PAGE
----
With this method, your 10-14 day reintroduction (depending on if you add in alcohol/separate out sugar), may be tough. As it says in the Whole30 book, “reintroducing so many off-plan foods in such a short period of time (especially when your system has been so happy without them) means your energy, sleep, mood, cravings, skin, digestion, and medical symptoms may all blow up at once.”

With fast track, you reintroduce each food group separately (Whole30 recommends you start with gluten-free alcohol or legumes first, then non-gluten grains, dairy, and gluten-containing grains, leaving AT LEAST two days of Whole 30 eating in between reintroducing each food group.

With each food group, you take careful notes about how you feel. How is your digestion? Skin? Sleep? Thinking? Energy? Using data you collect from your reintroduction, you will begin to create your own Food Freedom – where “only you can decide what’s worth it for you.” More on Food Freedom below…

With the slow roll method, you don’t follow a set schedule or timeline of reintroduction. As it says in the Whole30 book, with slow roll, “you continue eating mostly Whole30 until something so special comes along that you decide you’re ready to indulge, and evaluate the effects.”

This does NOT mean going nuts with cake and ice cream or testing out wine by the bottle. You are only reintroducing foods you find irresistible, and you are only testing out “a small amount of off-plan food at once.” You may feel OK and that’s good news – but not permission to pig out. You need to take it slow and evaluate one thing at a time, on your own schedule.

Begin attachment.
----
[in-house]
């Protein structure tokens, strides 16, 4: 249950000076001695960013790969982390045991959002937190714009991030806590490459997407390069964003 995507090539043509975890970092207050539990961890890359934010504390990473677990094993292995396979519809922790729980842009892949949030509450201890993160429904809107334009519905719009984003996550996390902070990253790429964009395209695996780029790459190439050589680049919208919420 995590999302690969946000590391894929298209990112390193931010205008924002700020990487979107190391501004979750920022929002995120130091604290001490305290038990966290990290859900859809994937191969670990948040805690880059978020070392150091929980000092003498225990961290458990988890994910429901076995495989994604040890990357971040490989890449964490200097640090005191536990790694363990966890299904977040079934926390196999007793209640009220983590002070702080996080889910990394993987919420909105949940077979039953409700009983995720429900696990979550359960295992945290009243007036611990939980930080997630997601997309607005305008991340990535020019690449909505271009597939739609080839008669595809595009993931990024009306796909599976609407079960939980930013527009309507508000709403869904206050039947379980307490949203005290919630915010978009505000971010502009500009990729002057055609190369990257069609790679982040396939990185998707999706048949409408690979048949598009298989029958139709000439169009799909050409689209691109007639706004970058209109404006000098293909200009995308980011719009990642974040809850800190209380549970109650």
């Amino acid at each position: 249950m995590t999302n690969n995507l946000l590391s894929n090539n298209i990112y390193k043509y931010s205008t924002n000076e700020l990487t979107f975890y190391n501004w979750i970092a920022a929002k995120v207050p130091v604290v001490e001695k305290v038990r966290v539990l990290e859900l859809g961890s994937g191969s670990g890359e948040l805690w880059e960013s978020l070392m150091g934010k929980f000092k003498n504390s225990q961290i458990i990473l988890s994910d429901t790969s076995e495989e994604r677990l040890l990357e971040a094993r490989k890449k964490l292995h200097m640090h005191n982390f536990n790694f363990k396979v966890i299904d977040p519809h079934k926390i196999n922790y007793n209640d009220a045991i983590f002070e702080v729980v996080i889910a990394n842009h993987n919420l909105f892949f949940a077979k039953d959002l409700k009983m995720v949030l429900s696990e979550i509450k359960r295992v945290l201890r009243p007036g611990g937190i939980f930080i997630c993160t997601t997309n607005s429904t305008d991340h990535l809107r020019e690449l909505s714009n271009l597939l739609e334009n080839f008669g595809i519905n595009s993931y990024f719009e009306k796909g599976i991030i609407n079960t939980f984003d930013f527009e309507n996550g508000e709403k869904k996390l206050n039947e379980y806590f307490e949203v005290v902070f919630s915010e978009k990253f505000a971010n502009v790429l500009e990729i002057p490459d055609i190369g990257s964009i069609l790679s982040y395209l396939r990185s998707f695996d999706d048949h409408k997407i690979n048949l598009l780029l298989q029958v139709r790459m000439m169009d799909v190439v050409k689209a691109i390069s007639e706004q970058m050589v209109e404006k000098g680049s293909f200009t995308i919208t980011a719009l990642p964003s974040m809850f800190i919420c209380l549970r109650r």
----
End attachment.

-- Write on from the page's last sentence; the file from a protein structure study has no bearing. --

Whole30 also offers another way to think about slow roll reintroduction: by allowing small amounts of sugar back into your diet in the forms of ketchup on a burger, salad dressing at a restaurant, or bacon cured in sugar. You are still eating by the standard Whole30 meal template but you are just relaxing it a bit on the added sugar rule. This gives you some additional flexibility to eat in restaurants, or at a friend’s house. But a word of caution here: If adding back certain sugars gets your Sugar Dragon roaring again, then perhaps it’s best to leave them out of your diet for the time being (or forever!)

I love this part of the book when it describes slow roll reintroduction as a marathon, or a lifelong process. This could not be more true!!! “Now that you have a baseline for looking and feeling your best (the Whole30), every time you eat a potentially less-healthy food, you should both savor it immensely and pay close attention to how it impacts you.”

The Whole30 book has an awesome Reintroduction FAQ section beginning on page 132. I highly recommend reading it – and reading it again.